The aftermath of Hurricane Katrina has placed a national spotlight on the shameful state of healthcare for America's poor. In the face of this highly publicized disaster, public health experts are more concerned than ever about persistent disparities that result from income and race.
This book tells the story of one groundbreaking approach to medicine that attacks the problem by focusing on the wellness of whole neighborhoods. Since their creation during the 1960s, community health centers have served the needs of the poor in the tenements of New York, the colonias of Texas, the working class neighborhoods of Boston, and the dirt farms of the South. As products of the civil rights movement, the early centers provided not only primary and preventive care, but also social and environmental services, economic development, and empowerment.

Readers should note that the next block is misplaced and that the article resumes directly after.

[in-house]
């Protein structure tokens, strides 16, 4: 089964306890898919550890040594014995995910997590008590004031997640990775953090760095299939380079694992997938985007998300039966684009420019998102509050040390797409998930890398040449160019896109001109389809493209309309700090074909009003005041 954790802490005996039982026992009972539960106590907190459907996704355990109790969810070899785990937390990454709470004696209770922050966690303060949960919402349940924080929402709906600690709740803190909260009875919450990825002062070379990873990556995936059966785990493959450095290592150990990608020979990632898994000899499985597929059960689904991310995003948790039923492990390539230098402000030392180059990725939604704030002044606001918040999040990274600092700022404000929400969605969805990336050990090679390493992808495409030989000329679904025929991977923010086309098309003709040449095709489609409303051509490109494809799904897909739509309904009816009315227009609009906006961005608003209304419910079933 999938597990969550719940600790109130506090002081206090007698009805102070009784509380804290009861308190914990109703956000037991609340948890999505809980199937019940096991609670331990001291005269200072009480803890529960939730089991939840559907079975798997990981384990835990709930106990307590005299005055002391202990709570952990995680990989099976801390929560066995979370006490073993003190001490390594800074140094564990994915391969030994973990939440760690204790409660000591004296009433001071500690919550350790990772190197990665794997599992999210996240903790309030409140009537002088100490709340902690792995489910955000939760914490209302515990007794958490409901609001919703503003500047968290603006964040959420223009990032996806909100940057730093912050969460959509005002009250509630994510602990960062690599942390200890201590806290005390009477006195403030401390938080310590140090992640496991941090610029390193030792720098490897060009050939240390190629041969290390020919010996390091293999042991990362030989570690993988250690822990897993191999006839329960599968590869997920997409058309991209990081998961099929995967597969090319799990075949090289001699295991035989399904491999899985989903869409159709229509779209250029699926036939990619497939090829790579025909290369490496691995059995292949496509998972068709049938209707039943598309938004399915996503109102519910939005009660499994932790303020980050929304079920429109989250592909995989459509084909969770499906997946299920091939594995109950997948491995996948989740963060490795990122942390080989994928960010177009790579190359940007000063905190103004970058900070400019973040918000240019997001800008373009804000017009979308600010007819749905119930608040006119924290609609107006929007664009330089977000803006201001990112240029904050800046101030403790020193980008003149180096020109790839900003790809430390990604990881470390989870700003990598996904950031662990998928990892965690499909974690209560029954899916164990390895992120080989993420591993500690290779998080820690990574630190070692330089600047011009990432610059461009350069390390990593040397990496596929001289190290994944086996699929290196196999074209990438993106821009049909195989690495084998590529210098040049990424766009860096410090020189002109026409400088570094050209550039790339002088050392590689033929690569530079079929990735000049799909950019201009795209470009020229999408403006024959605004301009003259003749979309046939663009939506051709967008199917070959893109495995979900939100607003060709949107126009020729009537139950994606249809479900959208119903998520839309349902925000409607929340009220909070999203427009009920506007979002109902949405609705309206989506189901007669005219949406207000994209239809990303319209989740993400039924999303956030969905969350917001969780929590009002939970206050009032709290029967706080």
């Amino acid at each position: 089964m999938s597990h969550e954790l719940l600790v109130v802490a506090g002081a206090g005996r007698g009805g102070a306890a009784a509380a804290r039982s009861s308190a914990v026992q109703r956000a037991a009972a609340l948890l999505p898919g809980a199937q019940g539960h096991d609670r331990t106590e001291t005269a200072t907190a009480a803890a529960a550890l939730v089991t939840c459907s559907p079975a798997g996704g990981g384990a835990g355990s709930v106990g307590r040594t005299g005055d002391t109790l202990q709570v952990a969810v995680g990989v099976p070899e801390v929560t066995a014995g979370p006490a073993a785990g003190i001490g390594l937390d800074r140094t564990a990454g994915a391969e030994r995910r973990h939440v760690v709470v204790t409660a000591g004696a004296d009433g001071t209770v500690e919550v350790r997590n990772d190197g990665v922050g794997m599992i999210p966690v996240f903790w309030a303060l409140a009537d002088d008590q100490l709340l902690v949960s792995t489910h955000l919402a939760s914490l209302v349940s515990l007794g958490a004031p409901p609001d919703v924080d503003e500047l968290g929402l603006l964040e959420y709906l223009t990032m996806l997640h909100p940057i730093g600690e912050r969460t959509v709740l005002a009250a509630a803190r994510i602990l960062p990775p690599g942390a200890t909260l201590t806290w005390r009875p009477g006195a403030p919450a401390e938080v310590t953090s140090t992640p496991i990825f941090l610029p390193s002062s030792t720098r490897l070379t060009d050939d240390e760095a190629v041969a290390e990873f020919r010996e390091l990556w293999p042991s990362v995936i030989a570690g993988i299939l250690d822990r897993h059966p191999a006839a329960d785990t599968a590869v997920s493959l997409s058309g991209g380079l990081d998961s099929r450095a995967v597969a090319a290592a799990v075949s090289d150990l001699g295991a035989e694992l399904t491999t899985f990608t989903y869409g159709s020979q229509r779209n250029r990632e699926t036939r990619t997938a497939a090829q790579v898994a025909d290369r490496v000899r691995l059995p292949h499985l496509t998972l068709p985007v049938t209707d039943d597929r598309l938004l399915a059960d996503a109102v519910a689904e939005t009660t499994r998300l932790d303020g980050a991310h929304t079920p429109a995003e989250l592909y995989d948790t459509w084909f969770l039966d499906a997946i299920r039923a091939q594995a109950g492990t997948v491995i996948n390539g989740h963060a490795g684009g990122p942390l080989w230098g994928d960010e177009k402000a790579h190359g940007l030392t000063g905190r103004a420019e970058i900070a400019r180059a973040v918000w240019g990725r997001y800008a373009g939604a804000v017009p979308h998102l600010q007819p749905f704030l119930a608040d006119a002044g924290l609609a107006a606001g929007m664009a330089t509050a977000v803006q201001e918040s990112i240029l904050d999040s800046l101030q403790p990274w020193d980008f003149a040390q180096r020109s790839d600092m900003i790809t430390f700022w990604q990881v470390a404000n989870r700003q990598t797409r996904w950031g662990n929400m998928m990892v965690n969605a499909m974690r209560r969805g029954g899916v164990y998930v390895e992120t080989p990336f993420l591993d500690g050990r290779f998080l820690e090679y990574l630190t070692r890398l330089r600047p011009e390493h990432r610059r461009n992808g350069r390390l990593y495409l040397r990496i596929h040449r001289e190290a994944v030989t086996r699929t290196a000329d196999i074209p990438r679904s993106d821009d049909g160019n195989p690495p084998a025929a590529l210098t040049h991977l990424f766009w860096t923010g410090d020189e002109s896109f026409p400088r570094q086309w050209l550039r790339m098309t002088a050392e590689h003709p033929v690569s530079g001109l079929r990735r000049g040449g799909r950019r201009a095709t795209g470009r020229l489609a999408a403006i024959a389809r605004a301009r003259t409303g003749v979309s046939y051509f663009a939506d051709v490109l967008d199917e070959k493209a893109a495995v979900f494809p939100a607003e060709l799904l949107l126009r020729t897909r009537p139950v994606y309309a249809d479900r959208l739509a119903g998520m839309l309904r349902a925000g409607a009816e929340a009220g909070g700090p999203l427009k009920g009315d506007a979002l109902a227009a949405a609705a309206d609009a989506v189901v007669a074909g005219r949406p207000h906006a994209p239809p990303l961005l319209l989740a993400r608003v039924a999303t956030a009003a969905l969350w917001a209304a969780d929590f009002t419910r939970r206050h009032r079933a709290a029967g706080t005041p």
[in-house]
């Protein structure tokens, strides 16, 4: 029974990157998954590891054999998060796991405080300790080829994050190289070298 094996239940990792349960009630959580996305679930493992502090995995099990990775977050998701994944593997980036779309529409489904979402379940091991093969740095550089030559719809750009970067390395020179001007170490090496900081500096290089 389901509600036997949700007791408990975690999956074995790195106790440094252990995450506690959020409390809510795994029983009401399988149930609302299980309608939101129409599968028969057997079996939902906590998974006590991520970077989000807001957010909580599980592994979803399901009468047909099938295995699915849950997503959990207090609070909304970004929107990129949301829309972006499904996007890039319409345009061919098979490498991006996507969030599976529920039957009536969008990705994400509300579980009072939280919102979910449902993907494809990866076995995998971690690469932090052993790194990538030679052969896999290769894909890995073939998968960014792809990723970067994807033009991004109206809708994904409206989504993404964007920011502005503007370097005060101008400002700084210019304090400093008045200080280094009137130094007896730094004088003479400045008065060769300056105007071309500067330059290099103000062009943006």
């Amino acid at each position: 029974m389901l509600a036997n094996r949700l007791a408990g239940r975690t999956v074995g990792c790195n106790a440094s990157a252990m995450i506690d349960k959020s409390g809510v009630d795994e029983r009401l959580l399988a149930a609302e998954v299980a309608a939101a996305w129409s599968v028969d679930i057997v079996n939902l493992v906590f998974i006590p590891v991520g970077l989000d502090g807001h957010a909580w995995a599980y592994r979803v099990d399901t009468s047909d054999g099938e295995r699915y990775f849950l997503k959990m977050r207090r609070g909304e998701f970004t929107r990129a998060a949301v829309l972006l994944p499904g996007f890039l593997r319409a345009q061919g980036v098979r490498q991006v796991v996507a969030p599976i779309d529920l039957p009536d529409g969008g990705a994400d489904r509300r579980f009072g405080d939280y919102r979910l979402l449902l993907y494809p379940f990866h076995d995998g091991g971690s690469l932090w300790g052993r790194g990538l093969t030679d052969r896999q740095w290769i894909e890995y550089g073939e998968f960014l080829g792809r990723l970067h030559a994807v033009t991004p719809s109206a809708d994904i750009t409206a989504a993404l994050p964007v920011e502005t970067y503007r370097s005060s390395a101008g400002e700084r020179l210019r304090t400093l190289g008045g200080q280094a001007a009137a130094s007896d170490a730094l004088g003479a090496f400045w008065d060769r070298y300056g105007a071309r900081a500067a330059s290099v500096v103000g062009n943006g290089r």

Bonnie Lefkowitz-herself a veteran of community health administration-explores the program's unlikely transformation from a small and beleaguered demonstration effort to a network of close to a thousand modern health care organizations serving nearly 15 million people. In a series of personal accounts and interviews with national leaders and dozens of health care workers, patients, and activists in five communities across the United States, she shows how health centers have endured despite cynicism and inertia, the vagaries of politics, and ongoing discrimination.